After the third and final presidential debate concluded with the candidates reciting their prepared closing statements, the television pundits repeated their equally predictable conclusion that the event was a draw, with Kerry ahead on “substance” but Bush besting him on “style.”
But soon afterward, the voters weighed in with a different decision, declaring Kerry the winner by margins ranging from 52 percent to 39 percent (CNN/USA Today) to 39 percent to 25 percent (CBS) and 42 percent to 41 percent (ABC News in a sampling heavily weighted to Republicans).
The people, not the pundits, had it right. Kerry won all three debates. Yes, he scored heavily on policy — a tribute not only to his forensic skills but also to the facts about the quagmire in Iraq and the jobless, raise-less economic recovery. But he also prevailed on personality — with his steady stoicism more reassuring in a post-9/11 world than the self-styled “wartime president’s” unsettling tendency to growls and giggles.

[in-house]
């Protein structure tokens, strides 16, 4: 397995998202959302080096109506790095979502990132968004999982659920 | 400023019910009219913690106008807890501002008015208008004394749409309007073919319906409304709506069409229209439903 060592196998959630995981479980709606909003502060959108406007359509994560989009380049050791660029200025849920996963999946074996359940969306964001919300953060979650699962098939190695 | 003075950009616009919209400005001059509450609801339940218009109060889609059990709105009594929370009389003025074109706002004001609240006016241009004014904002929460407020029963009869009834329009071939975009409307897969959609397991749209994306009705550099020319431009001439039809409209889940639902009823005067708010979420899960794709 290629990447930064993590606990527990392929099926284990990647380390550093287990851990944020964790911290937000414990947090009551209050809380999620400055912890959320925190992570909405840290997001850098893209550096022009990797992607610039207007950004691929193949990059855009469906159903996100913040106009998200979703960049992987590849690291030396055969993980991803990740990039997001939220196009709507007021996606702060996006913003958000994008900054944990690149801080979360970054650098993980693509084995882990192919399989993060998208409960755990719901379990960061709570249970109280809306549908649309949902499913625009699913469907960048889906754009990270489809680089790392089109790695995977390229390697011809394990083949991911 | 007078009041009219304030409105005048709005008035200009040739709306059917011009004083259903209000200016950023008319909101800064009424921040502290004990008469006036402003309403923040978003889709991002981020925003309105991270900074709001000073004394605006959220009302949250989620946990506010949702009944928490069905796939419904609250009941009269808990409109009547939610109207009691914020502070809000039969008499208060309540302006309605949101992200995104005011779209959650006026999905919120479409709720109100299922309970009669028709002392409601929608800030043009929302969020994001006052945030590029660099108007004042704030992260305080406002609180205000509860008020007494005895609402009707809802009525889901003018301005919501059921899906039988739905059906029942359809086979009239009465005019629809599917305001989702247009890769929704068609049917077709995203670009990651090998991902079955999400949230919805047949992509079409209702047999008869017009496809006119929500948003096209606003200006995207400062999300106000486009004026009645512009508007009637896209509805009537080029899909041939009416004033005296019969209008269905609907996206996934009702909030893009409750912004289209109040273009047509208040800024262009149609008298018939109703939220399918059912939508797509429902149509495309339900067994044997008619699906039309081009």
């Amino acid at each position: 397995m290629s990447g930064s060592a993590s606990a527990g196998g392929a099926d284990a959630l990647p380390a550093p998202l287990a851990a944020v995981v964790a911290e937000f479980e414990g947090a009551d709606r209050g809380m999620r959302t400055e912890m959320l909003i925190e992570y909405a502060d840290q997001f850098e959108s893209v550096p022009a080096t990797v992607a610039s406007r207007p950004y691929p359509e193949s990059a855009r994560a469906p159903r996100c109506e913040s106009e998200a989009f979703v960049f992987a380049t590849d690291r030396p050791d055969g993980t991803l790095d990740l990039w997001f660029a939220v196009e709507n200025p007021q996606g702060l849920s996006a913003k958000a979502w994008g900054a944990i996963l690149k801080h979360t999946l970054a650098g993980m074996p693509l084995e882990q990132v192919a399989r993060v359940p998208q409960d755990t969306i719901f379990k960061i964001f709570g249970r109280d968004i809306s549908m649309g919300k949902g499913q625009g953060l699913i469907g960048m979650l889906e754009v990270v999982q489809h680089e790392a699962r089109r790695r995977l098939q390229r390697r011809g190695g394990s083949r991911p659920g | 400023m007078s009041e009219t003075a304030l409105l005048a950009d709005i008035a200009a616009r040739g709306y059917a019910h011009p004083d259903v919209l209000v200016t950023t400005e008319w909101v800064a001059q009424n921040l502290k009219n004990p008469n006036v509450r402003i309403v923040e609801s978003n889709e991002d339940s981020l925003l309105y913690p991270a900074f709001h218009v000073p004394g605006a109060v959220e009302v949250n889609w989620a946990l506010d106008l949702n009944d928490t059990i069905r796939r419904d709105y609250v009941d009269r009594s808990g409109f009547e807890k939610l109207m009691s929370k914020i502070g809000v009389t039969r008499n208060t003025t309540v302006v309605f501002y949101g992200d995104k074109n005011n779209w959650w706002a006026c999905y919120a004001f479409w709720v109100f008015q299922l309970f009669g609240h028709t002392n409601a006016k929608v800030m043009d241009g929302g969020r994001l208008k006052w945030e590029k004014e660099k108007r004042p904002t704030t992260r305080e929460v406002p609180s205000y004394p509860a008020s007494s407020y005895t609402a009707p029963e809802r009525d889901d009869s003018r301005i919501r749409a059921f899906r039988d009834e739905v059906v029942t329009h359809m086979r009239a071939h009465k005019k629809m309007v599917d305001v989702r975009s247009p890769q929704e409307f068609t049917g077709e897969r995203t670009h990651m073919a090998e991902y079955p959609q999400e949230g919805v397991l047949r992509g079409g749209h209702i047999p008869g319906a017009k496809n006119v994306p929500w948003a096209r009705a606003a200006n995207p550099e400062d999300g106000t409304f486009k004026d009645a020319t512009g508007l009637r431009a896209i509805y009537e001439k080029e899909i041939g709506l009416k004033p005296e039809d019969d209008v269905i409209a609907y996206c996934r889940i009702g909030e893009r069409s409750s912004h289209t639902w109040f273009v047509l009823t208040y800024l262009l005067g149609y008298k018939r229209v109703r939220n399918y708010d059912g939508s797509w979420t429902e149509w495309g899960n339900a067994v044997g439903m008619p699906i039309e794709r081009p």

While the voters’ verdict on the three debates was varied, there’s no doubt about their impact on the presidential race. Bush began the debates 7 percentage points ahead of Kerry in most national polls. Two weeks later, after the third debate, Bush and Kerry were tied, with about half the voters saying they don’t want four more years of Bush — a perilous position for a president running for reelection.
The campaign turned from a blowout to a dead-heat because most voters seem to see the debates — and, perhaps, the presidential choice itself — through the lens of the first debate, where Kerry was confident and concise and Bush was frowning and frazzled.
But if any of the remaining undecided voters, especially worried working people, were watching the third debate, the Kodak moments came when Bush was asked questions about how the economy affects everyday Americans.